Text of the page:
During the 1970s, emboldened by his European experience and successful solo exhibitions in both Paris and New York, Coburn had gained sufficient confidence to embark on his own artistic mission: to develop a distinctly Australian abstract visual language. He sought a confluence of Western European culture, the Roman Catholic religion, Aboriginal spirituality and nature. His international influences were Matisse, Miro, Mondrian and Picasso and Rothko. His agnostic con-temporaries watched in fascination as Coburn religiously pursued his holy abstractions. To those who wondered about the single-mindedness of his enterprise, Coburn replied: “There’s nothing worse than an artist who continually changes style. My work is still evolving and developing along the same path.”

Coburn had been brought up an Anglican but converted to Catholicism in 1953 when he married Barbara Woodward, who would become one of the country’s foremost silk-screen printers. Her death in 1985 following a long illness was one of the most traumatic episodes in his life. It cast him into a period of personal suffering reflected in the dark colours and deathly images of that period. His search for an Australian iconography in spirituality seemed to have come to a dead end in the form of repetition. He then married Doreen Gadsby, an impressionist landscape artist, in what became an artistically productive partnership. ‘’We were students at the same art school, the East Sydney tech, although we didn’t know each other well then,’’ he said in an interview at the time of their marraige. ‘’Doreen is very vital, full of life.’’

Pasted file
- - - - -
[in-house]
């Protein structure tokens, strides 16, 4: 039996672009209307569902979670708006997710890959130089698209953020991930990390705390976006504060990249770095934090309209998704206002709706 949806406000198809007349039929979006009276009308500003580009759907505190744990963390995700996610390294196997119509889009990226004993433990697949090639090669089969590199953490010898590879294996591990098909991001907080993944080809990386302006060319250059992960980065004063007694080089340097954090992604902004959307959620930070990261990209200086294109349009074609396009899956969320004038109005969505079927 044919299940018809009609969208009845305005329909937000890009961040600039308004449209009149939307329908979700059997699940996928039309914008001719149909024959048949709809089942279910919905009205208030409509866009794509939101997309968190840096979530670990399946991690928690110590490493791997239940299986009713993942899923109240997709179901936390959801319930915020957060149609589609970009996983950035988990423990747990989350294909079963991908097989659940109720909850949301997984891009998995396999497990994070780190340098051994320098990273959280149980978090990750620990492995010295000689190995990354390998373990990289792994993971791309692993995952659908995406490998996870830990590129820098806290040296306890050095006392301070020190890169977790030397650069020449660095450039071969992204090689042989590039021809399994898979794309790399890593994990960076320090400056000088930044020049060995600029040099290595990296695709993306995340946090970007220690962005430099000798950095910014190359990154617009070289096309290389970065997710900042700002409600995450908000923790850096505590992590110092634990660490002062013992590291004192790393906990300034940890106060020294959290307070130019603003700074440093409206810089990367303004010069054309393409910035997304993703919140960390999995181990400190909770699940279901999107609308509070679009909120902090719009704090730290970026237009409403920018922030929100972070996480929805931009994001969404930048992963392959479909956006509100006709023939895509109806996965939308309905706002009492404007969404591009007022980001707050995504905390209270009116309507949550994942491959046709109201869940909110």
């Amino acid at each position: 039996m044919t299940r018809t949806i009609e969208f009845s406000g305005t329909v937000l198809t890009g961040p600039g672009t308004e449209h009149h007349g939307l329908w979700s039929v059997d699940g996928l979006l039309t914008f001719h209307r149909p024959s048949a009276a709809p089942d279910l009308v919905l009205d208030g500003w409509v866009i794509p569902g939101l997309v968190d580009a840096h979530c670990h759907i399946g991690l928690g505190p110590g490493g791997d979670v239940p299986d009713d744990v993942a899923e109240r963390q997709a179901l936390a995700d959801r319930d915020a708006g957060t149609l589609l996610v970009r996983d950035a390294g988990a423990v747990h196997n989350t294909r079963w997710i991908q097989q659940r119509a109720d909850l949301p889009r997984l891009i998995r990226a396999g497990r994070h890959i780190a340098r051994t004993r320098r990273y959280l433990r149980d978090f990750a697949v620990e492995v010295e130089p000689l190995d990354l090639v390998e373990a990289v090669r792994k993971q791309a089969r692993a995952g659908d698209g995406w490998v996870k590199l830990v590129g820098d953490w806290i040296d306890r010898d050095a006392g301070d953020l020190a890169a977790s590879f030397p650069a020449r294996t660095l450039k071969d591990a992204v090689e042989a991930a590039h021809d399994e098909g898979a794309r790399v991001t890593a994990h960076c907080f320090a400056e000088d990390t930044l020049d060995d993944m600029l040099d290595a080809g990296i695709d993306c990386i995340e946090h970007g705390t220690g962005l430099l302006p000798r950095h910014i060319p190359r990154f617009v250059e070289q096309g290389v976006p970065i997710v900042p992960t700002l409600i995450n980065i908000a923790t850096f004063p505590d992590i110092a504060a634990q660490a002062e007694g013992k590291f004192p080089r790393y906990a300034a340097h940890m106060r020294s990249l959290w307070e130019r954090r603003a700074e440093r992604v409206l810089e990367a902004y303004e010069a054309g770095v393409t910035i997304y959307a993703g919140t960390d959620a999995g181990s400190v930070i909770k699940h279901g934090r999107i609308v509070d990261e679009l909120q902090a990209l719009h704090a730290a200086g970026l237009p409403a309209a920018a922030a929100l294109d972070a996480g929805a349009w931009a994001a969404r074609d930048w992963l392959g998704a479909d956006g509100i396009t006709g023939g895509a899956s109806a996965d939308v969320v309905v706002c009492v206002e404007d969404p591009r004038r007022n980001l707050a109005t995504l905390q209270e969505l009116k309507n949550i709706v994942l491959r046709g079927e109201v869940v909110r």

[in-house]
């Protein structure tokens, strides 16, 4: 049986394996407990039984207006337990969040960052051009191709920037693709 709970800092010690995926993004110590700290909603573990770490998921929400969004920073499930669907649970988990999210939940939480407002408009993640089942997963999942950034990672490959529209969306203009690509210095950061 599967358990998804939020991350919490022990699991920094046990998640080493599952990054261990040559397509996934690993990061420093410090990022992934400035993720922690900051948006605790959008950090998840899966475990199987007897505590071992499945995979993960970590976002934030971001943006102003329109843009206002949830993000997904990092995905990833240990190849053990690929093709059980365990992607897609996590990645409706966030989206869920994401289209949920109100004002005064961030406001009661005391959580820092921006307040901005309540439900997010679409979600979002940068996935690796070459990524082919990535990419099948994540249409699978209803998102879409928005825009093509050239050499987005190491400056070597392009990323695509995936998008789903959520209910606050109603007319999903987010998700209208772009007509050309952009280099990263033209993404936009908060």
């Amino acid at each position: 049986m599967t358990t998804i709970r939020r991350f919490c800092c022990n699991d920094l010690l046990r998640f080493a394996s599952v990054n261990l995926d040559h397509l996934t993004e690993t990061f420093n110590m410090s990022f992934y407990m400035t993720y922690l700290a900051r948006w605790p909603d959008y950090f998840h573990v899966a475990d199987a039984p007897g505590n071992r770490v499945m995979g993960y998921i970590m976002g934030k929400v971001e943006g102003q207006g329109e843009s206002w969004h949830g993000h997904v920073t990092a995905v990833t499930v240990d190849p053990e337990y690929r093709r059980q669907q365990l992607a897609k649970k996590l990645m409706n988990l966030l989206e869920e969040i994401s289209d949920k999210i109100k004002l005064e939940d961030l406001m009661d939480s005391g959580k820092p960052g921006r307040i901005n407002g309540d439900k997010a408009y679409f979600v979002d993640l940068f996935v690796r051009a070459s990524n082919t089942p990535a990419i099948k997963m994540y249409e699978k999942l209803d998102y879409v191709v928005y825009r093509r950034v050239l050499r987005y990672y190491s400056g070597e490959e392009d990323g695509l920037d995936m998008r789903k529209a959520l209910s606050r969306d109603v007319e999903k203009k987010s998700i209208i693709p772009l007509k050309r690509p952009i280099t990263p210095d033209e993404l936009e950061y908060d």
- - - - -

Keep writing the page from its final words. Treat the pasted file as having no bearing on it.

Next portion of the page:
While he never strayed from his Catholic convictions, his approach became more liberal and less dogmatic. In 1991 he told The Sydney Morning Herald’s Deidre Macpherson: “Basically, I believe in the teaching of the Church. But I do feel quite strongly that the Church is way behind contemporary culture. People are leaving the Church today in droves because what they’re teaching doesn’t relate to them. People need spiritual guidance and I’m a Christian because I learnt Western European culture. If I was born in India I’d be a Hindu or a Buddhist – which are equally as valid as Christianity.”

A large collection of Coburn's work is held by the National Gallery of Australia and the Art Gallery of New South Wales. he is also represented in many other state galleries. The British Museum owns three lithographs all from 1990 which were given by the Australian Print Workshop.

John Coburn passed away after a long illness aged 81 on the 9th November 2006